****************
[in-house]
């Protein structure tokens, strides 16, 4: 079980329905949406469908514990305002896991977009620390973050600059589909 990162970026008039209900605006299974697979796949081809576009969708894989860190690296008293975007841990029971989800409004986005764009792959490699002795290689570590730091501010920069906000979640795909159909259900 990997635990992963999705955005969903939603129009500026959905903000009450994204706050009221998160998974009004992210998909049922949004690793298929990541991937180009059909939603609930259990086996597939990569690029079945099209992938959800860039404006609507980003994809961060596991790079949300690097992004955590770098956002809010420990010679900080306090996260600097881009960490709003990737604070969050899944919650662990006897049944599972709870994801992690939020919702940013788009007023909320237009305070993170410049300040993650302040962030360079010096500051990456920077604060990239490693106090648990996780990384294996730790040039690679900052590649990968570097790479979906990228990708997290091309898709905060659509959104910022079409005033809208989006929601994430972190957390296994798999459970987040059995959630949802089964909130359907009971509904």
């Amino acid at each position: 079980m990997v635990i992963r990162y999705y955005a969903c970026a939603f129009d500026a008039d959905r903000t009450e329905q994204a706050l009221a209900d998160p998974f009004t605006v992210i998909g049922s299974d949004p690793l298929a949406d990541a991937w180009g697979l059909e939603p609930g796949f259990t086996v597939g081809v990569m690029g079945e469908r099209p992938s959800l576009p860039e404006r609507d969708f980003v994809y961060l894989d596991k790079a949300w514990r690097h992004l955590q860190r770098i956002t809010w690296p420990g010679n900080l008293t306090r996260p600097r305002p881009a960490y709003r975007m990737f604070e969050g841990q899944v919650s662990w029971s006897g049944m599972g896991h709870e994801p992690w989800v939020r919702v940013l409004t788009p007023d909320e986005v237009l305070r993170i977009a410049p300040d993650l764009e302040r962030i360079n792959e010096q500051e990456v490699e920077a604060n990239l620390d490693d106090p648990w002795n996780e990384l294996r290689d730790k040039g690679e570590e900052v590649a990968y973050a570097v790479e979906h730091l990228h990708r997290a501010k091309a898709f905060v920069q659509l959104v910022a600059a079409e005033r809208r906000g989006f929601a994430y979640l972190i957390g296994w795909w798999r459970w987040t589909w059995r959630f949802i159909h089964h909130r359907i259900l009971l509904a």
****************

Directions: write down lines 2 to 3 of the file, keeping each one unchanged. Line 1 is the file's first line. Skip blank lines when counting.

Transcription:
């Protein structure tokens, strides 16, 4: 079980329905949406469908514990305002896991977009620390973050600059589909 990162970026008039209900605006299974697979796949081809576009969708894989860190690296008293975007841990029971989800409004986005764009792959490699002795290689570590730091501010920069906000979640795909159909259900 990997635990992963999705955005969903939603129009500026959905903000009450994204706050009221998160998974009004992210998909049922949004690793298929990541991937180009059909939603609930259990086996597939990569690029079945099209992938959800860039404006609507980003994809961060596991790079949300690097992004955590770098956002809010420990010679900080306090996260600097881009960490709003990737604070969050899944919650662990006897049944599972709870994801992690939020919702940013788009007023909320237009305070993170410049300040993650302040962030360079010096500051990456920077604060990239490693106090648990996780990384294996730790040039690679900052590649990968570097790479979906990228990708997290091309898709905060659509959104910022079409005033809208989006929601994430972190957390296994798999459970987040059995959630949802089964909130359907009971509904």
């Amino acid at each position: 079980m990997v635990i992963r990162y999705y955005a969903c970026a939603f129009d500026a008039d959905r903000t009450e329905q994204a706050l009221a209900d998160p998974f009004t605006v992210i998909g049922s299974d949004p690793l298929a949406d990541a991937w180009g697979l059909e939603p609930g796949f259990t086996v597939g081809v990569m690029g079945e469908r099209p992938s959800l576009p860039e404006r609507d969708f980003v994809y961060l894989d596991k790079a949300w514990r690097h992004l955590q860190r770098i956002t809010w690296p420990g010679n900080l008293t306090r996260p600097r305002p881009a960490y709003r975007m990737f604070e969050g841990q899944v919650s662990w029971s006897g049944m599972g896991h709870e994801p992690w989800v939020r919702v940013l409004t788009p007023d909320e986005v237009l305070r993170i977009a410049p300040d993650l764009e302040r962030i360079n792959e010096q500051e990456v490699e920077a604060n990239l620390d490693d106090p648990w002795n996780e990384l294996r290689d730790k040039g690679e570590e900052v590649a990968y973050a570097v790479e979906h730091l990228h990708r997290a501010k091309a898709f905060v920069q659509l959104v910022a600059a079409e005033r809208r906000g989006f929601a994430y979640l972190i957390g296994w795909w798999r459970w987040t589909w059995r959630f949802i159909h089964h909130r359907i259900l009971l509904a």